Old Time Fiddlers Come to Goleta

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Bailee Abell

It was a beautiful Indian-summer’s day in Goleta, California, when men, women, and children alike came together to listen to bluegrass music and enjoy good vibes and picturesque scenery. Upon entering the festival – which took place in an area where Anne of Green Gables would have likely been spotted – guests were immediately greeted with warm smiles, and even the sky’s lone cloud seemed to be resisting the autumnal breeze in hopes of staying a bit longer to listen to the event’s delicious music.

Bluegrass has been around for centuries, sparking numerous careers and bringing joy to people of all ages. Because of the widespread locales of bluegrass fans, the Rotary Club of Santa Barbara Sunrise hosts the Old Time Fiddlers’ Convention and Festival every year, consistently paying homage to the vintage music genre in order to invite guests to watch clog dancing, participate in music workshops, and listen to the sweet, melodic sounds of bluegrass music.

The festival was first held on the Lagoon Lawn at the University of California, Santa Barbara, and was founded by Peter Feldmann, a graduate of UCSB and bluegrass enthusiast.

“By 1972, I had been performing in Southern California for ten years, and had come to the realization that very few people in the state had a clear idea of what old time fiddling, folk, old time, blues, and bluegrass musics…were all about,” wrote Feldmann on his blog at BluegrassWest.com. “This event seemed to me a way to help educate folks about their own musical heritage, and I began to tailor the Convention to meet this goal.”

Andrew Doerr, the festival’s director for the past five years, agreed with Feldman, explaining that another major goal of the OTFCF, “is to keep the American Old Time music alive and vibrant. It’s for this reason that we host one of the premier Old Time music contests on the West coast, with folks competing on a variety of instruments and songs, and at all ages and skill levels,” said Doerr.

The event has accomplished its goals over the past 42 years, and in doing so, the Rotary Club has been able to host the festival at one of the most beautiful locations possible. This past Sunday, Oct. 13, the festival was held locally at Goleta’s historic Stow House, which was built in 1873 and was the first commercial lemon orchard in California, according to one of the house’s volunteer tour guides. The timeless architecture reflected upon the 19th century era with its kelly-green shutters and wrap-around porch. The steps displayed a “No Jamming” sign, perhaps to discourage musicians from performing on the century-old building.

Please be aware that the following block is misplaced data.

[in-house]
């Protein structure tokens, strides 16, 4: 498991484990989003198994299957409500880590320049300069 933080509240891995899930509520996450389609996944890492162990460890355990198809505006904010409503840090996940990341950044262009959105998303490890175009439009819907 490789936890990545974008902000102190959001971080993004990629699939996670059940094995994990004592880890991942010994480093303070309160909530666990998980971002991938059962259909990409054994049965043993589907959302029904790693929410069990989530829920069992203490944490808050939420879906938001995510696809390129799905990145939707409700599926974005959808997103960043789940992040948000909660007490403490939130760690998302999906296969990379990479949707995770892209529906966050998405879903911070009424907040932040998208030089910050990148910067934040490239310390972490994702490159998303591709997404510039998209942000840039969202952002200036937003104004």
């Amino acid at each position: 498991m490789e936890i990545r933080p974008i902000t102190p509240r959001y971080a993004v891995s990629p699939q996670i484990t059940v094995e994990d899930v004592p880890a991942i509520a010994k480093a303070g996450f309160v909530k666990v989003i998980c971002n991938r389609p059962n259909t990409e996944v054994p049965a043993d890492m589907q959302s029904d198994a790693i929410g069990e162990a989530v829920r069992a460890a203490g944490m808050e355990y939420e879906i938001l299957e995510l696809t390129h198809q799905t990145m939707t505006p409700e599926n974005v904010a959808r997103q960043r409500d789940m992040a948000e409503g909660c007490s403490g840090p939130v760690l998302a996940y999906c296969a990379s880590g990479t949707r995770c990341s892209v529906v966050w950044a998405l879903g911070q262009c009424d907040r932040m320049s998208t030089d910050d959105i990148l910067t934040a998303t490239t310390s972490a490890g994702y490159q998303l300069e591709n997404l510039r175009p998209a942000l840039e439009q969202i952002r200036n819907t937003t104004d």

The inside of the house featured furniture from decades past, including a telephone circa 1918 and an electric washing machine, causing visitors’ jaws to drop in fascination with the foreign-looking contraption. The venue added to the vintage feel and charming ambiance, causing visitors to feel as if they were transported back in time to the bluegrass era of no worries and endless sun.

The festival featured workshops for guests to learn how to play the banjo and fiddle, a craft table where children could make wish jar necklaces, and a main performance stage where four bands, including this year’s headliners, The Brothers Comatose, showcased their music and shared their love of bluegrass with the rest of the Stow House visitors.

“We needed to bring the best traveling and local artists we could throughout the day,” said Doerr.

In the past five years, Doerr has incorporated performers from all over the country into the festival lineup, in addition to improving the competition.

“I feel we finally got it right by bringing the advanced competitors back to the Performance Stage, which both the competitors and the audience loved,” said Doerr.

When the festival first began over 40 years ago, all the proceeds covered the cost of the event itself, but since then, it has progressed to achieve more philanthropic goals. Today, the OTFCF is sponsored by the Rotary Club of Santa Barbara Sunrise – the organization that has produced the event for over a dozen years – and much of the proceeds goes toward funding both local and international service projects, including dental clinics for low-income families as well as improving water and medical facilities in two villages in Nicaragua, the second poorest country in Central America.

Overall, the 42nd Annual Old Time Fiddlers’ Convention and Festival was a success. The enjoyable atmosphere – complete with green lawns shaded by trees, catchy tunes, and vendors selling anything from handmade jewelry to fiddles – caused spectators to smile as they sat in their foldable lawn chairs on old picnic blankets, relaxing in the October sunshine and soaking in the soulful culture that bluegrass brings.

Bailee Abell is a third-year English major and the Executive Content Editor at The Bottom Line. She has been with TBL since her freshman year, first as a staff writer and then as the Associated Students Beat Reporter, when she became known for her investigative reporting of the UCSB student government. She was hired as Executive Content Editor in Spring 2015 and hopes to use her year as ECE to improve the image, coverage, and foster a stronger sense of community for TBL. She can be found in local coffee shops and sunny places, either editing articles, reading novels or watching reruns of Gilmore Girls, but rarely without a coffee in hand. Her blog is at BaileeAbell.blogspot.com.

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